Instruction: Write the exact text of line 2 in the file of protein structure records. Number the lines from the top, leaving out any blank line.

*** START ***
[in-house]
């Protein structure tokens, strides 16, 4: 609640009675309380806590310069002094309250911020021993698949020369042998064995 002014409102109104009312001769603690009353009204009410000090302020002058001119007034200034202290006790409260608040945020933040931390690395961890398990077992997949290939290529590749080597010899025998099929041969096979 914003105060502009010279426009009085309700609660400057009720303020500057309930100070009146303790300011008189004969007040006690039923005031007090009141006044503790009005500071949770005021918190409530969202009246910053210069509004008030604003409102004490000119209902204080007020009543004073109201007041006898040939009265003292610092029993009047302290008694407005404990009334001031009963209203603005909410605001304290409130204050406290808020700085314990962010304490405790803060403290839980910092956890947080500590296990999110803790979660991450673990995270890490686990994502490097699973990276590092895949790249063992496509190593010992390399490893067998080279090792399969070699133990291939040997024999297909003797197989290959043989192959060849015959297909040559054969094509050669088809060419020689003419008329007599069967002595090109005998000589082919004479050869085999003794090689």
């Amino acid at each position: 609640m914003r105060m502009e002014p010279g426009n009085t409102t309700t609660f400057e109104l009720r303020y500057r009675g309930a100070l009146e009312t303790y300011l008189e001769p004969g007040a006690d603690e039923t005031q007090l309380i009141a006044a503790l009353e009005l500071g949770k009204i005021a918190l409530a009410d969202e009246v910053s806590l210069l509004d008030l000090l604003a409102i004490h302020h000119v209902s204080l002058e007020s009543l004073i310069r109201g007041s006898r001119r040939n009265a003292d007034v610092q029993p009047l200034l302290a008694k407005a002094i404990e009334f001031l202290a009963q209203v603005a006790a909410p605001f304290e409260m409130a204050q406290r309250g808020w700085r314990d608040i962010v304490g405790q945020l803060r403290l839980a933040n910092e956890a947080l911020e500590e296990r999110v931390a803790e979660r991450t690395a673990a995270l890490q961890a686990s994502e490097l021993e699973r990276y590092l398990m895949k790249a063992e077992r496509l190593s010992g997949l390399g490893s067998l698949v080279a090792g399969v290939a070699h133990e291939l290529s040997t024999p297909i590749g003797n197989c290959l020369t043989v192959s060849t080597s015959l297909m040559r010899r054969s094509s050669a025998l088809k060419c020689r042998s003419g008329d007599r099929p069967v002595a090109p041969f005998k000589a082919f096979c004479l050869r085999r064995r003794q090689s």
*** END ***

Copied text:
């Protein structure tokens, strides 16, 4: 609640009675309380806590310069002094309250911020021993698949020369042998064995 002014409102109104009312001769603690009353009204009410000090302020002058001119007034200034202290006790409260608040945020933040931390690395961890398990077992997949290939290529590749080597010899025998099929041969096979 914003105060502009010279426009009085309700609660400057009720303020500057309930100070009146303790300011008189004969007040006690039923005031007090009141006044503790009005500071949770005021918190409530969202009246910053210069509004008030604003409102004490000119209902204080007020009543004073109201007041006898040939009265003292610092029993009047302290008694407005404990009334001031009963209203603005909410605001304290409130204050406290808020700085314990962010304490405790803060403290839980910092956890947080500590296990999110803790979660991450673990995270890490686990994502490097699973990276590092895949790249063992496509190593010992390399490893067998080279090792399969070699133990291939040997024999297909003797197989290959043989192959060849015959297909040559054969094509050669088809060419020689003419008329007599069967002595090109005998000589082919004479050869085999003794090689």